Philosophical Terms Vocabulary Practice (page 2)

Updated on Sep 8, 2011


The following exercise lists vocabulary words from this lesson. Each word is followed by four answer choices. Three of them are synonyms of the vocabulary word in bold. Your task is to choose the one that is NOT a synonym.

  1. paradox
    1. mystery
    2. contradiction
    3. puzzle
    4. clue
  2. antithesis
    1. an opposite
    2. a statement
    3. the reverse
    4. a contrast
  3. semantic
    1. concerning the meaning of
    2. related to the different definitions of
    3. using too many words
    4. distinguishing different contexts
  4. tenet
    1. prejudice
    2. belief
    3. opinion
    4. principle
  5. hedonism
    1. pleasure-seeking
    2. debauchery
    3. solitude
    4. indulgence
  6. teleology
    1. belief that nature is purposeful
    2. belief that natural processes occur for a reason
    3. belief that nature is haphazard
    4. belief that everything that occurs in the natural world is part of some higher plan
  7. paradigm
    1. model
    2. pattern
    3. example
    4. drawing
  8. abstraction
    1. theoretical
    2. conceptual
    3. tangible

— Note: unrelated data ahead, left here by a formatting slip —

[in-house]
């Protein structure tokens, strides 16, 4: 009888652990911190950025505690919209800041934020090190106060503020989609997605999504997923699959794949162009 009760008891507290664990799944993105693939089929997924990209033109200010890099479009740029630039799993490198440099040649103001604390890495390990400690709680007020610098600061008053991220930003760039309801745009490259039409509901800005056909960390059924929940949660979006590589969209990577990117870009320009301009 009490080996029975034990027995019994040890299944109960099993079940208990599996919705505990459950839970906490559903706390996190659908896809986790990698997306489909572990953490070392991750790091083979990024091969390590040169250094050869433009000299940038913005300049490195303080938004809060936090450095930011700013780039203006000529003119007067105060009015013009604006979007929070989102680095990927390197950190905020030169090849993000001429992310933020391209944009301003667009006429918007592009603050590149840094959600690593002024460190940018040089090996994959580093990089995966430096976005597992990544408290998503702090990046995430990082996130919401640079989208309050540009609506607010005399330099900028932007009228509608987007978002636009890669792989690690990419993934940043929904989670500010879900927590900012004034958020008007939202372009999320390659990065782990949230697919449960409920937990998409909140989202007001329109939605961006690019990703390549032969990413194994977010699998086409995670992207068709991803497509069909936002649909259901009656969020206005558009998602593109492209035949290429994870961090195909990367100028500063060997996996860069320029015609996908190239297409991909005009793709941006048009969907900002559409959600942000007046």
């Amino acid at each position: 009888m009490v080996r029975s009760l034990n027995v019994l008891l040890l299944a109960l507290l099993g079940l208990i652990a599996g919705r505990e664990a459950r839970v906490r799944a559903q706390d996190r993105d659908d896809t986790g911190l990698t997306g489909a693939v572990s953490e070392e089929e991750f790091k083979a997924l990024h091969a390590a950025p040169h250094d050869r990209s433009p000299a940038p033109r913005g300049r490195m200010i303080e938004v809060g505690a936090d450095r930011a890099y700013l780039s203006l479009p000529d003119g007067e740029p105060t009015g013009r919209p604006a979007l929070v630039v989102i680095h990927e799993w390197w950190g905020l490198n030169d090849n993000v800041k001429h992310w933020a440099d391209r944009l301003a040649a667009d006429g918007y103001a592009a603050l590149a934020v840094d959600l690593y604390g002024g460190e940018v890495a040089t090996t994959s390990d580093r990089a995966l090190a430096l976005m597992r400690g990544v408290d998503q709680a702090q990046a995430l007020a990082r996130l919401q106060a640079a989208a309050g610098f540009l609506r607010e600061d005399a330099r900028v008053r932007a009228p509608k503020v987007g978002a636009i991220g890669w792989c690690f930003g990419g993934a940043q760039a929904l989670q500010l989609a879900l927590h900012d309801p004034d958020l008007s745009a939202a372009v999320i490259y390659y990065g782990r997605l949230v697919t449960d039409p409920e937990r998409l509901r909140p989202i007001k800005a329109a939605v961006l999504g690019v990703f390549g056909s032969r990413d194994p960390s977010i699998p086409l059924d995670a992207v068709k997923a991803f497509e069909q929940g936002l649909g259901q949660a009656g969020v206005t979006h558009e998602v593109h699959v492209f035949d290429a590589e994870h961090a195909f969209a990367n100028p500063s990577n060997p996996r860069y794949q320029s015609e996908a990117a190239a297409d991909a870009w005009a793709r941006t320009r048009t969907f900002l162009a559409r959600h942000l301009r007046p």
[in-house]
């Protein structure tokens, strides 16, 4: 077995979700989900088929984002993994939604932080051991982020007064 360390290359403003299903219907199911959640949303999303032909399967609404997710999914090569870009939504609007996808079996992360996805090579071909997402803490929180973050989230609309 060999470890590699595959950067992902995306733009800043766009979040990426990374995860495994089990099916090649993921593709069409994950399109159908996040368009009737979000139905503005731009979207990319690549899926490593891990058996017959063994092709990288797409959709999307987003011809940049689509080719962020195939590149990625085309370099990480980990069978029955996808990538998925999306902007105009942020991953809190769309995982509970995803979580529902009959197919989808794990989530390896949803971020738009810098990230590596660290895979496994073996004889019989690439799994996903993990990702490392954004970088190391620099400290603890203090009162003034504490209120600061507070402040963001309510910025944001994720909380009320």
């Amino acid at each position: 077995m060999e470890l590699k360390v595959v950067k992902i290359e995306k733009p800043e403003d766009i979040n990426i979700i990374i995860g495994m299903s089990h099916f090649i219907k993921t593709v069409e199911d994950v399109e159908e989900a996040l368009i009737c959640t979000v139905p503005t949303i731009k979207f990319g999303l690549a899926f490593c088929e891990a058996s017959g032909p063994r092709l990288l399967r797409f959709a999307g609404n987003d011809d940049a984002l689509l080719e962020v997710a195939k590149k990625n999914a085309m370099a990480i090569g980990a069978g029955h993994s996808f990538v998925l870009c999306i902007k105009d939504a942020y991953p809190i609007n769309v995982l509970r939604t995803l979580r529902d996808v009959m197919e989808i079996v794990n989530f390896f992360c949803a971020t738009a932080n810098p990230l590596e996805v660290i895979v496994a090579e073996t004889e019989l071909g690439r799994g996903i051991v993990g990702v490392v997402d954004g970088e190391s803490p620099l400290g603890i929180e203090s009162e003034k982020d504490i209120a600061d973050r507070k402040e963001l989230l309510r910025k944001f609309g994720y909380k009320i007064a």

4. intangible
  9. logic
    1. confusion
    2. reasoning
    3. figuring out
    4. analyzing the truth of something
  10. erudite
    1. scholarly
    2. knowledgeable
    3. discourteous
    4. well read


Choose the word from the vocabulary list that means the opposite, or most nearly the opposite, of the following groups of words.

  1. unity, universality, oneness
  2. idealism, dreaminess, impracticality
  3. a professional, one who is properly trained, a qualified authority
  4. new, exciting, fresh
  5. selfishness, greediness, hostility
  6. concise writing, succinctness, speech that is not redundant
  7. a world of horrors, a "hell on Earth," future world of suffering and misery
  8. ignorant, uneducated, illiterate
  9. hard fact, physical evidence, tangible object
  10. answer, evidence, clue

Choosing the Right Word

Circle the word in bold that best completes the sentence.

  1. The two men were known for their wild (utopia, hedonism); they had a reputation for always eating at the best restaurants and cafes, and taking spontaneous vacations to exotic locales.
  2. His speech was very (erudite, tautology), and he received good reviews for his display of such fine research.
  3. Her volunteer work at the nursing home was just another example of her admirable (pragmatism, altruism).
  4. It is a(n) (antithesis, tenet) that followers of the faith often have difficulty with.
  5. I don't know what to make of it; it sure seems like a(paradox, paradigm) to me.
  6. Have you ever heard such a (banal, semantic) expression? I am just so tired of hearing that over and over again.
  7. If you really analyze the first premise of that (abstraction, syllogism), you will see that the conclusion cannot possibly be valid.
  8. She always closely followed the (dichotomy, dogma) of her religion, and often helped instruct others who had questions about it themselves.